The fretting hand work is pretty routine, especially if you keep your hand in the basic position of the given chord as you play through the tune. You will have to play some out of chord notes and if it wasn’t obvious which fretting finger to use, I put a small number representing the finger between the staves. As you play these other notes, try to keep as much of your chord shape in tact as possible. That’ll make it easier for you to move in and out of the chords and to play the melody smoothly.
You may find the hammer on-pull offs in M 5, 8, 13, 22, 25, and 30, labeled with an “h p,” a bit challenging. The difficult part is in keeping the notes ringing through both the hammer and the pull.
M 7 & 24 have a string bend “b.’ Just fret the string at the given fret and stretch it.
Chord forms are shown on the chord page and identified by the fret in which they occur. “M4” = “measure four.”
As you can hear on the MP3, I play “Star of the County Down,” at a very relaxed, almost rubato tempo.
This arrangement of “Silent Night” makes use of two of the mandolin’s most endearing features: double stops and tremolo.
A double stop on the mandolin is when we fret and pick two notes at the same time. Usually these notes are in harmony so the effect is the sound of two voices.
Tremolo is the mandolinist’s version of the fiddler’s bow. By smoothly picking a continuous stream of notes, we can give the illusion of one sustained note and hold it for ever, just like a bowed violin.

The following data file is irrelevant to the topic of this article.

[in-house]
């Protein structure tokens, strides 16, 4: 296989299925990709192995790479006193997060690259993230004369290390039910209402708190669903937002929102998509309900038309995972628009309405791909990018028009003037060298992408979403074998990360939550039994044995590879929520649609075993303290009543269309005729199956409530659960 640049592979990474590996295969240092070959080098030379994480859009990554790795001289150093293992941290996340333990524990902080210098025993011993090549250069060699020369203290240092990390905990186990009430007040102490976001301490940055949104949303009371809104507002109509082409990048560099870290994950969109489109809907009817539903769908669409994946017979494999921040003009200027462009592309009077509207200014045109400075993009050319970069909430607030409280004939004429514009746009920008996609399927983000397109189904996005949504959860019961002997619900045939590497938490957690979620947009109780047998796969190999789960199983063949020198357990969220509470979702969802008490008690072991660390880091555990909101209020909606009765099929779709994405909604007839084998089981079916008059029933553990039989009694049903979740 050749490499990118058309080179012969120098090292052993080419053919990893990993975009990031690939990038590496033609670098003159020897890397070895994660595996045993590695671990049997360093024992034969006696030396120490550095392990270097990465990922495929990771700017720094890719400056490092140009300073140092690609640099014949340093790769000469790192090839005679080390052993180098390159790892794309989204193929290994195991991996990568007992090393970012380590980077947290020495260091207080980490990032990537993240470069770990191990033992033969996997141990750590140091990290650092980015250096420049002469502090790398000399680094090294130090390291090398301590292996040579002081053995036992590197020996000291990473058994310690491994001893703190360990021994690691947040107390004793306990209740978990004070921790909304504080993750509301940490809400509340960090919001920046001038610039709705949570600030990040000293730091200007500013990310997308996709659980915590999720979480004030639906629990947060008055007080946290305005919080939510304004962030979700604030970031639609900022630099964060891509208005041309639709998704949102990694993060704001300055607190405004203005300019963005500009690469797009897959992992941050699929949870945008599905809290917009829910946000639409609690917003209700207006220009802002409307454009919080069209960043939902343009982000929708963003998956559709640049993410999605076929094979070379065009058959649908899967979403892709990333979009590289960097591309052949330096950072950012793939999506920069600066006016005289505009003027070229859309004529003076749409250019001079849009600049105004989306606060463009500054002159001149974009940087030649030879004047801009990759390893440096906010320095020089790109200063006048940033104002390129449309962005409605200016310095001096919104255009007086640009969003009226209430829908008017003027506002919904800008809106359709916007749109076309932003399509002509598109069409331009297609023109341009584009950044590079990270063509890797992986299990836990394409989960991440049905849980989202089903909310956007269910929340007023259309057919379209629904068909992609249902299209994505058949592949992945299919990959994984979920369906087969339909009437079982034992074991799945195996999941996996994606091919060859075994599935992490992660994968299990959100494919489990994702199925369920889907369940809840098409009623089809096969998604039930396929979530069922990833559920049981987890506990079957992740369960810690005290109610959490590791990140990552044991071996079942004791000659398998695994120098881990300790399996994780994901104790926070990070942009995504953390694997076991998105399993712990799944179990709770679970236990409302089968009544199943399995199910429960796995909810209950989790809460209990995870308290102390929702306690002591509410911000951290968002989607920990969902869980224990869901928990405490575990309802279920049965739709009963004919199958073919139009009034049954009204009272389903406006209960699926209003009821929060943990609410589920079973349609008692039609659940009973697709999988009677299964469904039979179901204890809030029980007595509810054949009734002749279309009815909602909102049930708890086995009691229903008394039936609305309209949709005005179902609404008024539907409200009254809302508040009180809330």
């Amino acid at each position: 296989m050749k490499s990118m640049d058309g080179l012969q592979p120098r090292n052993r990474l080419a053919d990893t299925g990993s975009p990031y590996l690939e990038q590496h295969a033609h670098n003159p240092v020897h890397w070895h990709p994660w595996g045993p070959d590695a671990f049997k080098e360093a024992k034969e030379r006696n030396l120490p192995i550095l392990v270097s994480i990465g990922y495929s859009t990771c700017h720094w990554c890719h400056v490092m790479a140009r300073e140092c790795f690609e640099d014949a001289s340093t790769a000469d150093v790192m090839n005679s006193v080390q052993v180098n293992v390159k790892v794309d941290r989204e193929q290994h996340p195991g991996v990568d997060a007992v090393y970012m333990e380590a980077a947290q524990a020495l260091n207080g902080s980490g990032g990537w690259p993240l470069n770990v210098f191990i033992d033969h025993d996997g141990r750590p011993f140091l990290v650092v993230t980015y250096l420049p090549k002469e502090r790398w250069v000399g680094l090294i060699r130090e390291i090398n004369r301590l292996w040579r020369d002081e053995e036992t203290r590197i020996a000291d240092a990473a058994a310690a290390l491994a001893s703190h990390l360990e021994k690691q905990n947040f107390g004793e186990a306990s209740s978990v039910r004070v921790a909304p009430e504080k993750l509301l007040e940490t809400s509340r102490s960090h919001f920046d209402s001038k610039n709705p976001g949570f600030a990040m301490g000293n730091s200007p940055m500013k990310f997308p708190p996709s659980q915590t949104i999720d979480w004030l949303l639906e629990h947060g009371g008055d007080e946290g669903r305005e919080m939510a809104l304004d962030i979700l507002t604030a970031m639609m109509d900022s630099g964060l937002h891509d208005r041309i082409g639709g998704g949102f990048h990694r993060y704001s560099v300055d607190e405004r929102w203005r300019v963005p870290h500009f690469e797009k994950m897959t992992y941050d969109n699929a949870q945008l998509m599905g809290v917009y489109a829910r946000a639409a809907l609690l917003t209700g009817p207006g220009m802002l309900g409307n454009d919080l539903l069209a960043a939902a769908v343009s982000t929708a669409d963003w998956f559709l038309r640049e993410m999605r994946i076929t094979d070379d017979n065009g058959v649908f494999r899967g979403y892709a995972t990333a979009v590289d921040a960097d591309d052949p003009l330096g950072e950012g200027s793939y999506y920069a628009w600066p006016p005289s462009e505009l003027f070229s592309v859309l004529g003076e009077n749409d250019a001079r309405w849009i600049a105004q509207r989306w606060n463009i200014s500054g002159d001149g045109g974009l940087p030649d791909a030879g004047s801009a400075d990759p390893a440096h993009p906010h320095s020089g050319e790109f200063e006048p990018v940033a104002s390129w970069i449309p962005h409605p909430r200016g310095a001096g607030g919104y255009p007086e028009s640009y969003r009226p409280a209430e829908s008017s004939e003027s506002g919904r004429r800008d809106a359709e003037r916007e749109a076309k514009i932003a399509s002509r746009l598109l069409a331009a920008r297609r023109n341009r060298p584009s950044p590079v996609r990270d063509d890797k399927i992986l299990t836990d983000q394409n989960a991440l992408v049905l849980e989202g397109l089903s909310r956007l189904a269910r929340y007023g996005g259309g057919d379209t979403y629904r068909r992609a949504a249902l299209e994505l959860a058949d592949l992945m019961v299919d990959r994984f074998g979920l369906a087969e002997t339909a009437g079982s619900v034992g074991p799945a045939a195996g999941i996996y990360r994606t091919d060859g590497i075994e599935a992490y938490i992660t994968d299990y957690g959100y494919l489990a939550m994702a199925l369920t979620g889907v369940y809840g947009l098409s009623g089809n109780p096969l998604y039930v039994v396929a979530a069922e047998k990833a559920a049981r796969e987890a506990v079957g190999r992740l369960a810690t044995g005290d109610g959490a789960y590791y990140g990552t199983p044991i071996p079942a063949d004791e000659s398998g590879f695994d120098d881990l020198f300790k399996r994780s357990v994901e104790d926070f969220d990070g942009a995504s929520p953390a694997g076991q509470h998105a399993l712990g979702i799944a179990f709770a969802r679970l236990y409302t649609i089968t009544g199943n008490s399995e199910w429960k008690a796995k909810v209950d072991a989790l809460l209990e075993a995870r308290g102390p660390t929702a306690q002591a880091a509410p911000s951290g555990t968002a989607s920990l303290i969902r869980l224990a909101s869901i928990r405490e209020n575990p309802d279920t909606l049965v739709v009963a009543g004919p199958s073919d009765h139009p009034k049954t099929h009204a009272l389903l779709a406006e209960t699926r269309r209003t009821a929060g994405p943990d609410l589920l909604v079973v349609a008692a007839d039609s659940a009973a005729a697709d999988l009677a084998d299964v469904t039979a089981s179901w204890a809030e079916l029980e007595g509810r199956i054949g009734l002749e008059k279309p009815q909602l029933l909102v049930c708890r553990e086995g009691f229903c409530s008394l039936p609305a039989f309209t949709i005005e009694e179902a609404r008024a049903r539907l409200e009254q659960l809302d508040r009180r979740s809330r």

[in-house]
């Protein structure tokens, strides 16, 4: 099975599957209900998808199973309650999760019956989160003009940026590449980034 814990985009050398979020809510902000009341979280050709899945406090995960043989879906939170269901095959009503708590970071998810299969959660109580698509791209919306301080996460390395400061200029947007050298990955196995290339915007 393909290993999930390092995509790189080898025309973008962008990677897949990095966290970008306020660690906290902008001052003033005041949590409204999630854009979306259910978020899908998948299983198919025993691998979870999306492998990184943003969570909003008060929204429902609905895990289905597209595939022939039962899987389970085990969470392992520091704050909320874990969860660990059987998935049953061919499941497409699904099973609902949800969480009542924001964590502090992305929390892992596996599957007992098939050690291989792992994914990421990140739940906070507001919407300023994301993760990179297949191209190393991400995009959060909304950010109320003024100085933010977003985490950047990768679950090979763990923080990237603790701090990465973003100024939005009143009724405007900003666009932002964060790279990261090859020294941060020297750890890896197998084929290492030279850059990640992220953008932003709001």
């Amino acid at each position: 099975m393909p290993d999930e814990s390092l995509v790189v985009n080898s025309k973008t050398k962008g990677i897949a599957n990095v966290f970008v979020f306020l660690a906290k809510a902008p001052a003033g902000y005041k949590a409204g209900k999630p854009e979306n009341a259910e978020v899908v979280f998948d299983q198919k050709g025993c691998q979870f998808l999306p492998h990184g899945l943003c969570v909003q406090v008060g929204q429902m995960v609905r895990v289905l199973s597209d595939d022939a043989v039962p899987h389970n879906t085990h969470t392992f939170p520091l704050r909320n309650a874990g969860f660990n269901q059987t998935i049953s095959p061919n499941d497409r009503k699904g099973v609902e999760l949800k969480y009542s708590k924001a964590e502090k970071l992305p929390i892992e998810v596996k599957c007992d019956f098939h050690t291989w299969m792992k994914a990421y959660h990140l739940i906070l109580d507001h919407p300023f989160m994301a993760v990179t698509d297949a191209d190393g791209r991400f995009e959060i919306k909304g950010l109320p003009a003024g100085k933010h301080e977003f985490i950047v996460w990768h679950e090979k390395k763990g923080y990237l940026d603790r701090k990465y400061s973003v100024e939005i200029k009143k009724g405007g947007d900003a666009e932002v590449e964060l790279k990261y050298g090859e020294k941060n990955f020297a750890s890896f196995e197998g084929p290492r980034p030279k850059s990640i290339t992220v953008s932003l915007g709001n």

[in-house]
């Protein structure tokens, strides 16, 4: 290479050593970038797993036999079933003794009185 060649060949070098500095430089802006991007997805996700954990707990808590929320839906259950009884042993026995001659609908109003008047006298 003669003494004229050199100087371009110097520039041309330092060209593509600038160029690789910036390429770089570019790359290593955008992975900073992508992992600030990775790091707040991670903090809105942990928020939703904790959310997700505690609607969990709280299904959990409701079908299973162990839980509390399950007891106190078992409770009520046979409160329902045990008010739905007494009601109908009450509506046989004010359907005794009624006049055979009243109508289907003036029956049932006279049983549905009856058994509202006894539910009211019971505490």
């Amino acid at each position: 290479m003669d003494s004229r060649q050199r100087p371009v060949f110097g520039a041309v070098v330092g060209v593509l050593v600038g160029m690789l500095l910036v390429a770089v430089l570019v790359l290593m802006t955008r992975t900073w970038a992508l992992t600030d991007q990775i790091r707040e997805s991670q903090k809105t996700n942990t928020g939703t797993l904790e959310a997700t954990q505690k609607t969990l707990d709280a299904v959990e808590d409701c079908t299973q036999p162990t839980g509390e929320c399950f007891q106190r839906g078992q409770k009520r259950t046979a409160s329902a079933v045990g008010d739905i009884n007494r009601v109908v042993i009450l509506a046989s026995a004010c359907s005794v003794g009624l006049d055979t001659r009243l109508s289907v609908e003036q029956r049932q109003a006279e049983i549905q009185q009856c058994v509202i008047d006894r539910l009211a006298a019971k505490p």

First play the arrangement without tremolo so you learn the locations and fingerings of all the double stops. Fretting finger numbers are shown between the standard music staff and the tablature. Where there are two stacked numbers, the upper number tells which finger to use to fret the higher of the two notes. The lower number tells what finger to use on the lower of the two notes.
In M 8 you’ll see a D+ (“D augmented”) chord. In the melody we are raising or augmenting the tone of the chord, from A natural to A sharp so the accompaniment reflects it with a D+ chord.
Once you’re comfortable with the double stops, add in the tremolo. Try it on all notes longer than quarters. Then try continuous tremolo throughout.
Since this arrangement has no open strings, you can move it up and down the fingerboard to different keys. After you can play it from memory, try moving it up to the key of E and down to the key of C#, and beyond in both directions. You won’t be able to move this position of the melody down to the key of C because you’ll run out of room on the fingerboard.
“Ja-Da” is an old pop song from 1918 and we’ll use it to learn some closed position chords with a I-VI-II-V (one-six-two-five) progression. The I-VI-II-V progression is one of the most common in pop, jazz, and swing music. There are hundreds of thousands of songs that contain a I-VI-II-V or a variation of it. So, if you want to play pop, jazz, and swing music on the mandolin, you need to be familiar with I-VI-II-V.